Our CEO, Sean Cortis, was recently featured in the Australian Financial Review to comment on the latest capital raise for Stone Axe Pastoral and his views on rising agricultural investment opportunities.
Article by Matthew Cranston, appeared in the AFR 21/03/16
“Stone Axe Pastoral Company is looking to raise between $15 million and $20 million for the expansion of its Wagyu business in Kojonup, Western Australia.
The company is the latest of a spate of offerings in the agricultural sector for investors looking to get a foothold in soft commodities and capital appreciation in just about the last area of the property market that hasn’t seen significant price uplift.
Last month cattleman Charlie Mort had investment bank Moelis raise money for his expanding cattle station and feedlot business which he plans to list on the Australian Securities Exchange, with a value of $175 million.
The latest offering from Stone Axe includes the expansion of its Wagyu cattle herd for a feedlot of 20,000 The company has a 3080 hectare property where production takes place. It is looking to make further farmland acquisitions and leases midway through next year. Stone Axe managing director Andrew Rado will be hosting investor presentations in Sydney next month.
Chief executive of advisory service Chapman Eastway Sean Cortis said his group had seen an increase in the number of investment offerings in the agricultural sector.
“We are seeing more of these opportunities come through and we will definitely see an increase,” Mr Cortis said, “We have evidence of a growing pipeline and there are more people looking to promote these opportunities and it’s right across the sector.”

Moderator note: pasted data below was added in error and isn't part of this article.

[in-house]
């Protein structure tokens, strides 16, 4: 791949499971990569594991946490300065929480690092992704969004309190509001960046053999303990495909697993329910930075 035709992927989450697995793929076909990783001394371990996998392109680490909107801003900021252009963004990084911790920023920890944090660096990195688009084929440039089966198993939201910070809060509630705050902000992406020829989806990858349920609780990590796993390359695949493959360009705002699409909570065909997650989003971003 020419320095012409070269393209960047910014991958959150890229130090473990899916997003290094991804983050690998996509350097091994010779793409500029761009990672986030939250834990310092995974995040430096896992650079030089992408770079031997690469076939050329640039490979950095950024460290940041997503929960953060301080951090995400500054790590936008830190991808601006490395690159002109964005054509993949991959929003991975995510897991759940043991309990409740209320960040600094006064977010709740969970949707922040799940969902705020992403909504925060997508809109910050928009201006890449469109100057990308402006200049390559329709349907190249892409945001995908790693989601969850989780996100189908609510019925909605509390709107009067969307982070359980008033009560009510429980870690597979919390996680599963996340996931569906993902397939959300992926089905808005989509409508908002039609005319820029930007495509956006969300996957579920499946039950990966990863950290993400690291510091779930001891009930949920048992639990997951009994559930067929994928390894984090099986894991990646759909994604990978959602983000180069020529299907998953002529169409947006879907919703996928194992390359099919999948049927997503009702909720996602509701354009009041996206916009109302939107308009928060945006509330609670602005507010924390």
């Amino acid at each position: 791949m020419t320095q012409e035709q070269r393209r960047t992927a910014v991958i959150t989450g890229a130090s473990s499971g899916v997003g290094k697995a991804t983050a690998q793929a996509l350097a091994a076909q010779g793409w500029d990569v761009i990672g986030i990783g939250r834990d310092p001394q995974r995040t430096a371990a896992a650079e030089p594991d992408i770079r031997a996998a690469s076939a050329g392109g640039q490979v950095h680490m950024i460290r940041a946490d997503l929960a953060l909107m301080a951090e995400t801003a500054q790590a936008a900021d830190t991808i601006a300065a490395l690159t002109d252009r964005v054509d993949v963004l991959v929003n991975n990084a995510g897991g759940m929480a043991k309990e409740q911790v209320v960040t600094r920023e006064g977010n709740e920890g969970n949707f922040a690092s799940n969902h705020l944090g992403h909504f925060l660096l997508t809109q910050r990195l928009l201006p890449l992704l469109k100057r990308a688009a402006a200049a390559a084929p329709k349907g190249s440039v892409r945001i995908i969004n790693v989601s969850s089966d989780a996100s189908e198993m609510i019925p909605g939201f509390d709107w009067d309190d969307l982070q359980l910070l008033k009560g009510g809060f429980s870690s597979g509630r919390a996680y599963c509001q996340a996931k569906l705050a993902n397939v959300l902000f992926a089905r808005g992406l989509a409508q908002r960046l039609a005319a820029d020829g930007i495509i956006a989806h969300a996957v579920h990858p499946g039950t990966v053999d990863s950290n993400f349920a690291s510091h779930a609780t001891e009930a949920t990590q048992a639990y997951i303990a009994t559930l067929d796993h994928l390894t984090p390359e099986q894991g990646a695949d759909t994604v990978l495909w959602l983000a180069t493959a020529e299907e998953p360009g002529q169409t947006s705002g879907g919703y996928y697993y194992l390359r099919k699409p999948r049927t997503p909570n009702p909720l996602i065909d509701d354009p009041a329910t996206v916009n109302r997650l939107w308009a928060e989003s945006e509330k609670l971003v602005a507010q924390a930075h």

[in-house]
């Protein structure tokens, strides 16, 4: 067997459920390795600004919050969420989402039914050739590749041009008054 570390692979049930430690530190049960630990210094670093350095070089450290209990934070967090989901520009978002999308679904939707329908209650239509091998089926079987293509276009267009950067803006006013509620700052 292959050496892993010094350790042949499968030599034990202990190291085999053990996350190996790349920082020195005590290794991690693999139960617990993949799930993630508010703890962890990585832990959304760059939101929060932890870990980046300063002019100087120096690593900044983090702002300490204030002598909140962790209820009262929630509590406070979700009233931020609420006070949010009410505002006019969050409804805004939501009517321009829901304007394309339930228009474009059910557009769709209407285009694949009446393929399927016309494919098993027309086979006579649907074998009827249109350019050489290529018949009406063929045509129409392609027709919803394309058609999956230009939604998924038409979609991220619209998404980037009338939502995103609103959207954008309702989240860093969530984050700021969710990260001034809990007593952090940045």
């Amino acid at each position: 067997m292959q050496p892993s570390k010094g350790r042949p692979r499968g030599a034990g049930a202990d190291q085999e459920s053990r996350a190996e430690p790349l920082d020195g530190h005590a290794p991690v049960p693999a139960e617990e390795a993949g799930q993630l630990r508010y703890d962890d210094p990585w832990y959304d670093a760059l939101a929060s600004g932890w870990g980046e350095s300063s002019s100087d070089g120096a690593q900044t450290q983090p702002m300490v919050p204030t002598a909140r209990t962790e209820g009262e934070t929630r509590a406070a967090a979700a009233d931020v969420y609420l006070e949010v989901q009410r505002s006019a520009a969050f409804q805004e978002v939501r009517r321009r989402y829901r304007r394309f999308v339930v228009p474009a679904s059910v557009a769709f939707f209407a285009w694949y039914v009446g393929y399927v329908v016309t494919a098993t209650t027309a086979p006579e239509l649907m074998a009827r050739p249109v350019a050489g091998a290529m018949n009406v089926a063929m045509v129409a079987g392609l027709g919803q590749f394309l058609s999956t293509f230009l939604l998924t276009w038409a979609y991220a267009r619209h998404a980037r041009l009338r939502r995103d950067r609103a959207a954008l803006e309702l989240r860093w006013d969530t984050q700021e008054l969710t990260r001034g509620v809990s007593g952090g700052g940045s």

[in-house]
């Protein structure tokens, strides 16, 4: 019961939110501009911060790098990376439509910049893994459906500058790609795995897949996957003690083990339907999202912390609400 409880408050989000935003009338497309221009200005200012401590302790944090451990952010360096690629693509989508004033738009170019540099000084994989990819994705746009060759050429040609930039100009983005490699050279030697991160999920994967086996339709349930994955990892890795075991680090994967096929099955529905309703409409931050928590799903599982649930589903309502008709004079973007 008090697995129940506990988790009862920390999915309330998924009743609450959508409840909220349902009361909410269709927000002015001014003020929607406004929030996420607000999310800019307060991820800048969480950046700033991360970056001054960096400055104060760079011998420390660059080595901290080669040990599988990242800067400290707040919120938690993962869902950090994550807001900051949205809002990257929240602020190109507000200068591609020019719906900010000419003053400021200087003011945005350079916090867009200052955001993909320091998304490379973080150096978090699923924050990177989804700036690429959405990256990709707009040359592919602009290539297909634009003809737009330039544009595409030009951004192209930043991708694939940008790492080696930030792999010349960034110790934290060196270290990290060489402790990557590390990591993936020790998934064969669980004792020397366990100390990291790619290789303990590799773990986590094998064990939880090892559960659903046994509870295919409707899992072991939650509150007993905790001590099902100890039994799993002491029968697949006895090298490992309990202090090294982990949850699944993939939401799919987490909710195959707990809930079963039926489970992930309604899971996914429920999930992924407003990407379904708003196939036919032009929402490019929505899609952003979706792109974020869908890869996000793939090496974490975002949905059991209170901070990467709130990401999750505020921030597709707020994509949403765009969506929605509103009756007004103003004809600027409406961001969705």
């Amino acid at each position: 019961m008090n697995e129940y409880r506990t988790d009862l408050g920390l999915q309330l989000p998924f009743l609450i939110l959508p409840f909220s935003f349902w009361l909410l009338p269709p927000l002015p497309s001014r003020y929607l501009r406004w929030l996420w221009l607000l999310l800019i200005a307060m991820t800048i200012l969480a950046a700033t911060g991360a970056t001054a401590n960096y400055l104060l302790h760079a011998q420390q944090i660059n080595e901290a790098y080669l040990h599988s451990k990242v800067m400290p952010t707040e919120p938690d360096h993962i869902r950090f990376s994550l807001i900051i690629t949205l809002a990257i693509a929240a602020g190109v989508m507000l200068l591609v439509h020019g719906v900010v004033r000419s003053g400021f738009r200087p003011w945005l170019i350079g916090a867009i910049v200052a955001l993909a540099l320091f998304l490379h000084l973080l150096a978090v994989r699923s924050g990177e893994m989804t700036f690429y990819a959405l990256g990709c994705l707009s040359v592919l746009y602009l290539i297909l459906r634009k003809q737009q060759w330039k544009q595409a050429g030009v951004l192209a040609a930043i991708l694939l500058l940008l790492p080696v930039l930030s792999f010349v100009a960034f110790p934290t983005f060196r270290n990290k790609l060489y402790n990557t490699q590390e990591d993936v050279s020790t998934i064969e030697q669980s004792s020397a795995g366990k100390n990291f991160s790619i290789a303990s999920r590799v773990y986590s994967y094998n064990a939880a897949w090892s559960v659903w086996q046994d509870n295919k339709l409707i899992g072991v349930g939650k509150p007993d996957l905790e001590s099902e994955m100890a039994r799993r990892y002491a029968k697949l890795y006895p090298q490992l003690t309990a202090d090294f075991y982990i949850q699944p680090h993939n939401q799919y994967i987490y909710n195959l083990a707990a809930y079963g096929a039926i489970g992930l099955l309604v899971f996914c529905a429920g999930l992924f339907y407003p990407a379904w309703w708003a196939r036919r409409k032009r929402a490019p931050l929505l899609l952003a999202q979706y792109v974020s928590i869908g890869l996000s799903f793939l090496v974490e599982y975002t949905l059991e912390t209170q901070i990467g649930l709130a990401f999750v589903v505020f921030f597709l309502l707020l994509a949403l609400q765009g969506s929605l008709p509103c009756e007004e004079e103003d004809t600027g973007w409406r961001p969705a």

Mr Cortis said that private family office style investors were particularly interested in agribusiness as an alternative asset class.
“Our clients do see an opportunity in capital growth as well but the smart money is for the vertical supply chain investments – that’s where you can see 20 plus internal rates of return.”
There are dangers however.
Major agricultural land offerings such as Aerum which was looking to raise $740 million of debt and equity to buy at least 50 dairy farms in Victoria, have since failed to get off the ground.
Newly listed companies such as Australian Dairy Farms Group and Wellard’s have seen their share prices tank about 40 per cent this year in a broadly depressed equities market.
Other private trusts are also out doing deals in in the poultry sector with Sentinel Property Group snapping up a major chicken farm in south east Queensland for $23 million earlier this month in a deal negotiated by CBRE’s Ed Bull. Sentinel is seeking to make further agricultural type investments.”